Who will defend Big Food, the poor victim?

I’ve been wanting to get to this topic for a while, but it has languished in the in-box, as too many other things do:

The headline is, “The Food Industry Fights Back,” and it’s written by Dave Fusaro, editor in chief of foodprocessing.com (“Home Page for the Food & Beverage Industry”). The subhed is just as good: “On obesity, food safety, 'questionable' ingredients, the industry can do a better job of tactfully defending itself; the key is transparency.”

So that’s the problem! There’s nothing wrong with “‘questionable’ ingredients,” or the industry’s role in the obesity epidemic, or its actions on food safety. What we have here, apparently, is merely a failure to communicate.

Here’s the puckish lead paragraph:

From obesity to cancer to Taliban terrorism, the food and beverage industry seems to get blamed for all of this world's ills. OK, maybe not the Taliban, but for just about everything else, the modern diet and processed foods are fingered as the culprits.

OK, maybe not the Taliban, but just about everything else!

Poor, downtrodden, scapegoated victims, responsible for nothing more than poorly communicating all its good works and deeds. If only Big Food had a voice, despite spending b-i-l-l-i-o-n-s a year to spread its message on TV, radio, the internet, in magazines, on billboards, on product packaging, in in-store marketing.

This is so unfair. Someone deserves a refund, maybe.

There may be information-management tidbits in the food problem facing the world, but to anyone not in the foxhole — poor, embattled food industry! — it’s the processed food that contributes to obesity, not poor communication. It’s the food industry that uses questionable (no quotes) ingredients. It’s the food industry that fails to safeguard our food (when it does).

If it didn’t engineer its products with layers of fat, salt, refined sugar, and refined grain, solely in pursuit of higher profits without regard to public health, there wouldn’t be a communication problem.

If it didn’t stuff its products with chemicals, there wouldn’t be a communication problem about the problems they create.

The problems around food safety have to do with food safety, not communicating about it. When the issue is whether what you’re selling me is safe, I don’t need to be told about all the good things you’re doing. I need to know that my food is safe. When there’s an outbreak of E coli, the solution isn’t better communication, it’s keepin’ the freakin’ pathogen off my food.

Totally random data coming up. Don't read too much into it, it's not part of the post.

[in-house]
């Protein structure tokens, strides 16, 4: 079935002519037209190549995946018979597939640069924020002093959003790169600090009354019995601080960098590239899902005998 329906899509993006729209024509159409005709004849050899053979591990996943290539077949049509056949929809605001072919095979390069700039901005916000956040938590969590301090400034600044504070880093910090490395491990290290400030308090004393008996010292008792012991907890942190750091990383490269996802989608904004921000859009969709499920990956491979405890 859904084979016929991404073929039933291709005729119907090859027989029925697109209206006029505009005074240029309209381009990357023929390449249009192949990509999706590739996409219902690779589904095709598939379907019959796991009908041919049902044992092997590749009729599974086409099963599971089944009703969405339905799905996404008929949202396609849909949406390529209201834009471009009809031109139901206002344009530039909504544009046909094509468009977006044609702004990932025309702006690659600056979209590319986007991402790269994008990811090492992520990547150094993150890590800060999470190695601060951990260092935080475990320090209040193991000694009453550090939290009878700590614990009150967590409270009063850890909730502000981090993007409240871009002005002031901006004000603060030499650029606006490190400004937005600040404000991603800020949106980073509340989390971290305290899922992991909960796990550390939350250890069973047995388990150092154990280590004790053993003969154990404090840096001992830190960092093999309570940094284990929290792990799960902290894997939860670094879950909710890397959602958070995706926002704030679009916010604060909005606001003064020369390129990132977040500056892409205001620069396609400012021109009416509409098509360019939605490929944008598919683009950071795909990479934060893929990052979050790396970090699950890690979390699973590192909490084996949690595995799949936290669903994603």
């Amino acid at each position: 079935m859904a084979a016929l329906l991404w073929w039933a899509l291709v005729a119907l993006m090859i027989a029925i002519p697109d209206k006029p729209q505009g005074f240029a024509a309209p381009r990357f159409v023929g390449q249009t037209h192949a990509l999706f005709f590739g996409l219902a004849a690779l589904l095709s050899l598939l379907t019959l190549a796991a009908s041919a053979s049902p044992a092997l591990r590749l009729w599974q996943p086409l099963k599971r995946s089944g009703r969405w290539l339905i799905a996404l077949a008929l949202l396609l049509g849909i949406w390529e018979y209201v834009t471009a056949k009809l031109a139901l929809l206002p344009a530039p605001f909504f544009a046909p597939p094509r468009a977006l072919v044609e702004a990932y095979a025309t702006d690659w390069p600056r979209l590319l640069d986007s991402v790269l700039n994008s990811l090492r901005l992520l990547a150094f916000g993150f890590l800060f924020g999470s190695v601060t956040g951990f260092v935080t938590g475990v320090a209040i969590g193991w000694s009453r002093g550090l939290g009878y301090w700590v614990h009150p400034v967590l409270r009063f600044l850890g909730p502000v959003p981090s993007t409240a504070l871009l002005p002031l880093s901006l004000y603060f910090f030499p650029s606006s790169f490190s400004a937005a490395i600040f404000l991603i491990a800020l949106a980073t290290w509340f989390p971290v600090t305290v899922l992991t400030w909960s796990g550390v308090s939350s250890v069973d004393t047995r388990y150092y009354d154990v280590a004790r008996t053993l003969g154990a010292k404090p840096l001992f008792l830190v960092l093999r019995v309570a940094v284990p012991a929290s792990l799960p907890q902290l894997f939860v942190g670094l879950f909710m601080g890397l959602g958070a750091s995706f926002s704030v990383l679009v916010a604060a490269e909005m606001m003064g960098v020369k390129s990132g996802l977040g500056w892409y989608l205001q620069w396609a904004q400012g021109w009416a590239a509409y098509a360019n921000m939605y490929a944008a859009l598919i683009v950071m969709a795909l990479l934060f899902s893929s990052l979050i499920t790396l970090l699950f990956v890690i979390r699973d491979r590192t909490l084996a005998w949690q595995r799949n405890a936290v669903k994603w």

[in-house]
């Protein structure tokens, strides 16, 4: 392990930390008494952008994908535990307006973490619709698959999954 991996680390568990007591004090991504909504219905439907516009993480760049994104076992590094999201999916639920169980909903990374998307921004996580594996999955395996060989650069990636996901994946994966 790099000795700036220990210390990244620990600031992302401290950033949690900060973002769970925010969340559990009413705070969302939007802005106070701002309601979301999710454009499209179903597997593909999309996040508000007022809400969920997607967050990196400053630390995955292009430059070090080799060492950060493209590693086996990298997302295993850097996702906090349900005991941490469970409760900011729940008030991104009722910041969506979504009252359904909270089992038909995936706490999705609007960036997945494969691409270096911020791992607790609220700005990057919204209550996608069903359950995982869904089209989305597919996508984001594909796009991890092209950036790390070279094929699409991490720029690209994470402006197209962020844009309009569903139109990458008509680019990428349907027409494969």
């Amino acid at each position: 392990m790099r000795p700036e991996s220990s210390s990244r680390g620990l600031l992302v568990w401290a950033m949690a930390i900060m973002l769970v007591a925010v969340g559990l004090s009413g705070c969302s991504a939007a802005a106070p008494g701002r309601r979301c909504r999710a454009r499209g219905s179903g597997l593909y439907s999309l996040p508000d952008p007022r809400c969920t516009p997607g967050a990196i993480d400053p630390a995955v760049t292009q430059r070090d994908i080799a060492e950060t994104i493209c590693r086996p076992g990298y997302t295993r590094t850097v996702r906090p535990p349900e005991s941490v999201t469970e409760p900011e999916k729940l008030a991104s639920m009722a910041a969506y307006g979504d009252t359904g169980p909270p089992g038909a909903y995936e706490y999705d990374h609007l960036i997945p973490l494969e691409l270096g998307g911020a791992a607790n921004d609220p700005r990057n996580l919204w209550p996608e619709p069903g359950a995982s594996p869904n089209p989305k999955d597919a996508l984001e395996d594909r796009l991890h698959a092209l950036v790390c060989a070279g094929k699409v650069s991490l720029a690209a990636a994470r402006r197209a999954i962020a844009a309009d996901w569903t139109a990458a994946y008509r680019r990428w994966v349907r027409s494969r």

There’s one more section I wanted to deride, I mean “share”:

The obesity epidemic "has been translated from the personal decision-making responsibility of the individual to holding the processor accountable for what they put into their products as being the cause," says a manufacturing executive at a Midwestern meat processing company. "If [consumers] put the same amount of effort into individual responsibility and education, if we would hold ourselves more accountable for what happens to us and avoid the 'victim' mentality." Then the obesity problem would be controlled, he says.

If you read this blog even occasionally, you know that I’m completely down with personal responsibility. No one ever held me down and inserted food in my mouth — although, one could say, figuratively, that the purpose of Big Food’s billions in promotional spending is to shove its products down the gullets of people who otherwise would eat differently. No one can deny that that’s why they spend those billions, if not to influence us.

It would be a lot easier to be personally responsible if we weren’t all subjected to the promotional onslaught — if Big Food wasn't spending all that money precisely to counter personal responsibility. But that only goes to the ease of acting responsibly, not whether I agree with the meat processor that if I am to be healthy, I have to take personal responsibility for my health.

I do have to, and I do my best. But Big Food mouthpieces shun their personal responsibility not only by disclaiming the inevitable results of what they do, but by working tirelessly to undermine others' personal responsibility by relentlessly influencing them to act against their own health interests. Further, they urge others to act responsibly while hoping to heaven that they won't, ‘cause it’ll be curtains for the craphounds if we do.

But that’s not even why I wanted to quote that last block. The writer has the gall to include a quote about victim mentality, when the article starts out painting Big Food as one big victim!

Woe is them, the highly capitalized, wholly pervasive, ever-jingling behemoth. Oh, who will speak in its behalf?

Author and wellness innovator Michael Prager helps smart companies
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